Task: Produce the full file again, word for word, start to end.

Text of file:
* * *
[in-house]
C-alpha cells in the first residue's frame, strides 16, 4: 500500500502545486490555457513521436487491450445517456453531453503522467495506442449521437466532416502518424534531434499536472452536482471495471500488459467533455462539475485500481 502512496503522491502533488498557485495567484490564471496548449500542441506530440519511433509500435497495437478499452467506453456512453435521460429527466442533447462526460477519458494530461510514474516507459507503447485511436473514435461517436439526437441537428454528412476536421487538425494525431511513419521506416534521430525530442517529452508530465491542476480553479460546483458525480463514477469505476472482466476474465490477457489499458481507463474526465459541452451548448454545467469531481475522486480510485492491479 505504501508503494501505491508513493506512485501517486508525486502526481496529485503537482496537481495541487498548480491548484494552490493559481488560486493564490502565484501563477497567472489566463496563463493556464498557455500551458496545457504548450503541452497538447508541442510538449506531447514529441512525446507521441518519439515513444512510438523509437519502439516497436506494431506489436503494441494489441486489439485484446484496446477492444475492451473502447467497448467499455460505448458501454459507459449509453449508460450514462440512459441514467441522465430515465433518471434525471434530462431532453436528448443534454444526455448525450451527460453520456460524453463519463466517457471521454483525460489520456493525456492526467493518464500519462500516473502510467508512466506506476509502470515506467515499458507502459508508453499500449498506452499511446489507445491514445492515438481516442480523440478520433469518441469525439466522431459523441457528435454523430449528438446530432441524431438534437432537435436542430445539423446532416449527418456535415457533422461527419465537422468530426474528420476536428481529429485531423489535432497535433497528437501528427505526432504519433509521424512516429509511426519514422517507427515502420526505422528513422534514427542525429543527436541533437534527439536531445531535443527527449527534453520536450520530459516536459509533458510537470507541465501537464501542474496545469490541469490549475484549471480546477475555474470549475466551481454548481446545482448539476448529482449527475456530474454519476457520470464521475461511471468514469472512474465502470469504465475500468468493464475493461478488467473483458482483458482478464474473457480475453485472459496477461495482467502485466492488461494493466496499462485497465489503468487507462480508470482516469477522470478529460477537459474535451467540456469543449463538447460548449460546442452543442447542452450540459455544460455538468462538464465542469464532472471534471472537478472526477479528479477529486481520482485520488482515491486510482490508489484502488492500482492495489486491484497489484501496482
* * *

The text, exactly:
[in-house]
C-alpha cells in the first residue's frame, strides 16, 4: 500500500502545486490555457513521436487491450445517456453531453503522467495506442449521437466532416502518424534531434499536472452536482471495471500488459467533455462539475485500481 502512496503522491502533488498557485495567484490564471496548449500542441506530440519511433509500435497495437478499452467506453456512453435521460429527466442533447462526460477519458494530461510514474516507459507503447485511436473514435461517436439526437441537428454528412476536421487538425494525431511513419521506416534521430525530442517529452508530465491542476480553479460546483458525480463514477469505476472482466476474465490477457489499458481507463474526465459541452451548448454545467469531481475522486480510485492491479 505504501508503494501505491508513493506512485501517486508525486502526481496529485503537482496537481495541487498548480491548484494552490493559481488560486493564490502565484501563477497567472489566463496563463493556464498557455500551458496545457504548450503541452497538447508541442510538449506531447514529441512525446507521441518519439515513444512510438523509437519502439516497436506494431506489436503494441494489441486489439485484446484496446477492444475492451473502447467497448467499455460505448458501454459507459449509453449508460450514462440512459441514467441522465430515465433518471434525471434530462431532453436528448443534454444526455448525450451527460453520456460524453463519463466517457471521454483525460489520456493525456492526467493518464500519462500516473502510467508512466506506476509502470515506467515499458507502459508508453499500449498506452499511446489507445491514445492515438481516442480523440478520433469518441469525439466522431459523441457528435454523430449528438446530432441524431438534437432537435436542430445539423446532416449527418456535415457533422461527419465537422468530426474528420476536428481529429485531423489535432497535433497528437501528427505526432504519433509521424512516429509511426519514422517507427515502420526505422528513422534514427542525429543527436541533437534527439536531445531535443527527449527534453520536450520530459516536459509533458510537470507541465501537464501542474496545469490541469490549475484549471480546477475555474470549475466551481454548481446545482448539476448529482449527475456530474454519476457520470464521475461511471468514469472512474465502470469504465475500468468493464475493461478488467473483458482483458482478464474473457480475453485472459496477461495482467502485466492488461494493466496499462485497465489503468487507462480508470482516469477522470478529460477537459474535451467540456469543449463538447460548449460546442452543442447542452450540459455544460455538468462538464465542469464532472471534471472537478472526477479528479477529486481520482485520488482515491486510482490508489484502488492500482492495489486491484497489484501496482